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Blount Report: Affairs in Hawaii

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HAWAIIAN   ISLANDS,	391
[Inclosure 3 in No. 79,]
HONOLULU, HAWAIIAN ISLANDS, January 17, 1893. 
PROVISIONAL GOVERNMENT OF THE HAWAIIAN ISLANDS.
[Order No. 1.]
All persons favorable to the Provisional Government of the Hawaiian Islands are 
hereby requested to forthwith report to the Government at the Government build- 
ings and to furnish to the Government such arms and ammunition as they may have in 
their possession or control as soon as possible, in order that efficient and complete 
protection of life and property and the public peace may immediately and efficiently 
be put in operation.
SANFORD B. DOLE, 
J. A. KING, 
P. C. JONES, 
WILLIAM O. SMITH,
Executive Council of the Provisional Government of the Hawaiian Islands. 
JOHN EMMELUTH,
ANDREW BROWN,
C. BOLTE, 
JAMES F. MORGAN, 
HENRY WATERHOUSE,
S. M. DAMON, 
W. G. ASHLEY, 
E. D. TENNEY, 
F. W. MCCHESNEY, 
W. C. WILDER, 
Advisory Council of the Provisional Government of the Hawaiian Islands.
[Inclosure 4 in No. 79.]
HONOLULU, HAWAIIAN ISLANDS, January 17, 1893.    (Issued 6 p. m.)
PROVISIONAL  GOVERNMENT  OF THE  HAWAIIAN ISLANDS. 
[Order No. 2.]
It is hereby ordered and decreed that until further ordered, the right of the writ 
of habeas corpus is hereby suspended and martial law is hereby declared to exist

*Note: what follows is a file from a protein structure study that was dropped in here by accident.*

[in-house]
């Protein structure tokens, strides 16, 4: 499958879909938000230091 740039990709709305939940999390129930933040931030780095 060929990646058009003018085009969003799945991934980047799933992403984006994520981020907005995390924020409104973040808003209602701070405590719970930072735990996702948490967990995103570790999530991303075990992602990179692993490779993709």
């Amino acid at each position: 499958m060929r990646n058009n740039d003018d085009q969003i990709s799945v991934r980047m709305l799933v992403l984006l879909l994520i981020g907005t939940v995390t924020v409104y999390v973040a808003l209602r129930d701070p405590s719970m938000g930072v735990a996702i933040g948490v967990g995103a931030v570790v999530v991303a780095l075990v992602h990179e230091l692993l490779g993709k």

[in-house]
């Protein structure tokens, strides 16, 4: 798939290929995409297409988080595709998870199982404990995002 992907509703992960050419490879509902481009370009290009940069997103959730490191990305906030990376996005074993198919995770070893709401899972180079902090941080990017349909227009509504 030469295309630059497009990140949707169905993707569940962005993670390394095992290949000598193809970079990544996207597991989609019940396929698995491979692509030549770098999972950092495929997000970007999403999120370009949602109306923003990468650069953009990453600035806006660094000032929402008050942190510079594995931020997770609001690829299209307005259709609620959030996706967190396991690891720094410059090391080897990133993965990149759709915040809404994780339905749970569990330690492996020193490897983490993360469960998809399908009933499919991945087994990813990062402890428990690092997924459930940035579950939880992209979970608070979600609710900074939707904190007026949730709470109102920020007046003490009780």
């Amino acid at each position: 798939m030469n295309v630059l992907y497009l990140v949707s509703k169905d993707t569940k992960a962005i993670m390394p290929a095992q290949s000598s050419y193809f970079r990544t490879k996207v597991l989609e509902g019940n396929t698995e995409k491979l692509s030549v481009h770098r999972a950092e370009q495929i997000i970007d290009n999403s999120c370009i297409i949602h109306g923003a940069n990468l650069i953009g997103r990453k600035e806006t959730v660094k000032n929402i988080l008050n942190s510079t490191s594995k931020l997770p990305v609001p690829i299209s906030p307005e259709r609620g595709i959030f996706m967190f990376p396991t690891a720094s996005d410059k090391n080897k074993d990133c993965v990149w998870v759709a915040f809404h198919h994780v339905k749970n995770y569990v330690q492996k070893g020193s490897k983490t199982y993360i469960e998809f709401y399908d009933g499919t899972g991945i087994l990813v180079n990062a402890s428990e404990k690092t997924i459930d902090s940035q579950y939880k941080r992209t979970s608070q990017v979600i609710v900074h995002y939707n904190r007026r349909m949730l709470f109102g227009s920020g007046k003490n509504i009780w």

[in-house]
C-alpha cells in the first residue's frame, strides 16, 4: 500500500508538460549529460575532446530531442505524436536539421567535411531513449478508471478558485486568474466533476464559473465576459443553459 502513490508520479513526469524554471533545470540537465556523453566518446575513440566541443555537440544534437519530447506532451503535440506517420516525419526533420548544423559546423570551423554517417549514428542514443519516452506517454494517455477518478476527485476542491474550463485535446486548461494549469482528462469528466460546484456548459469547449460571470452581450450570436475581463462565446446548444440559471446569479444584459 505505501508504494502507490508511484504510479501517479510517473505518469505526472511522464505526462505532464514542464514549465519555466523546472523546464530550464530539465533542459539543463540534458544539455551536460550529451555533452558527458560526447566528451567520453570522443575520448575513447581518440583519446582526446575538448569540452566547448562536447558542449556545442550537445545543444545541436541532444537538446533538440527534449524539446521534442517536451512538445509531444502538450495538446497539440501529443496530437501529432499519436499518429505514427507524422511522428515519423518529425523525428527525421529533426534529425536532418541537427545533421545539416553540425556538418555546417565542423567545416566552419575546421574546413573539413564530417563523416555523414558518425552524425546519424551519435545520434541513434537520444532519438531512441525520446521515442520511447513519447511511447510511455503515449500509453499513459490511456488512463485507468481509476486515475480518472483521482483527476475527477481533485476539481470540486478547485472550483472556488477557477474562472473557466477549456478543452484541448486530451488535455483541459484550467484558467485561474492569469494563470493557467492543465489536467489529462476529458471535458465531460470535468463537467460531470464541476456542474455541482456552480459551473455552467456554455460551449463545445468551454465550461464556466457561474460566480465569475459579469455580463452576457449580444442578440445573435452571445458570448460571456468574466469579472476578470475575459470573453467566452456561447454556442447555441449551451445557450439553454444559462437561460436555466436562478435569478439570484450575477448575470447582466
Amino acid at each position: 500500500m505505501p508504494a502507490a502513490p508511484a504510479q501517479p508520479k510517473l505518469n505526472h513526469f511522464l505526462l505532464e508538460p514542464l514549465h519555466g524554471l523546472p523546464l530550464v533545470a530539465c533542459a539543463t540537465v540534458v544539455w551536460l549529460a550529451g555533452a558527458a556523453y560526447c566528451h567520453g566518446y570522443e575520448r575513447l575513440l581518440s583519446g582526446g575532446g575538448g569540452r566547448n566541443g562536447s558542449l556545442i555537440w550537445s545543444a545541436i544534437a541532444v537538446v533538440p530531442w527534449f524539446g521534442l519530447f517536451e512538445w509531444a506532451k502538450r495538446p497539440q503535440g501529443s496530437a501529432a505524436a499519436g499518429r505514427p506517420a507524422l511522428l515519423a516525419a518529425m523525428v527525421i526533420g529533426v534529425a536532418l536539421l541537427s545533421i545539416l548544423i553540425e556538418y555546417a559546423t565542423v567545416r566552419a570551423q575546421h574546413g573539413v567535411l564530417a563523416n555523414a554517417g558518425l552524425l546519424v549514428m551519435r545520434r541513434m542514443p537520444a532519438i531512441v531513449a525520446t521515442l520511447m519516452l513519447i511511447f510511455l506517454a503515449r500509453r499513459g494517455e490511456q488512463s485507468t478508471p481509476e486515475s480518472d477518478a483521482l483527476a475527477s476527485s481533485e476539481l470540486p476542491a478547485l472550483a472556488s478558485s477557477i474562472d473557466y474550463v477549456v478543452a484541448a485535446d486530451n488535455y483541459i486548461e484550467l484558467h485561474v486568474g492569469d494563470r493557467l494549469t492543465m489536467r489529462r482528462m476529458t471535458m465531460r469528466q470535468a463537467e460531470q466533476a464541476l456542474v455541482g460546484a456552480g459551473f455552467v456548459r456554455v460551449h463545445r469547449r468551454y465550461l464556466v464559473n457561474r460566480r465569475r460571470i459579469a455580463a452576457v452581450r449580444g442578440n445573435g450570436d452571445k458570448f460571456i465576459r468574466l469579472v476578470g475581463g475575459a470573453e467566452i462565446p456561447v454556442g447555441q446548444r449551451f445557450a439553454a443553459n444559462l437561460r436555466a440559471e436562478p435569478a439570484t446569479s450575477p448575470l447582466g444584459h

throughout the island of Oahu.
SANFORD B. DOLE,
Minister of Foreign Affairs, 
J. A. KING, 
Minister of Interior, 
P. C. JONES, 
Minister of Finance, 
WILLIAM O. SMITH, 
 Attorney-General, 
Executive Council of the Provisional Government of the Hawaiian Islands.
[Inclosure 5 in No, 79.]
[Daily Pacific Commercial Advertiser, January 17, 1893.]
MASS  MEETING - CITIZENS DETERMINED TO RESIST AGGRESSION - AN ENTHUSIASTIC 
GATHERING AT THE RIFLES ARMORY PROTESTS AGAINST THE REVOLUTIONARY 
ATTITUDE OF THE QUEEN - RESOLUTIONS ADOPTED AND THE COMMITTEE OF 
PUBLIC SAFETY AUTHORIZED TO TAKE FURTHER STEPS.
At 2 p. m. yesterday the Honolulu Rifles' armory was the scene of one of the largest 
and most enthusiastic mass meetings ever held in Honolulu. It was called by the 
committee of public safety for the purpose of protesting against the revolutionary 
aggressions of the Queen. At 1.30 citizens began to assemble, and before 2 o'clock 
the large building was crowded to its utmost capacity, 1,260 being present, by actual 
count, while many others came later. Every class in the community was fully rep- 
resented, mechanics, merchants, professional men, and artisans of every kind being

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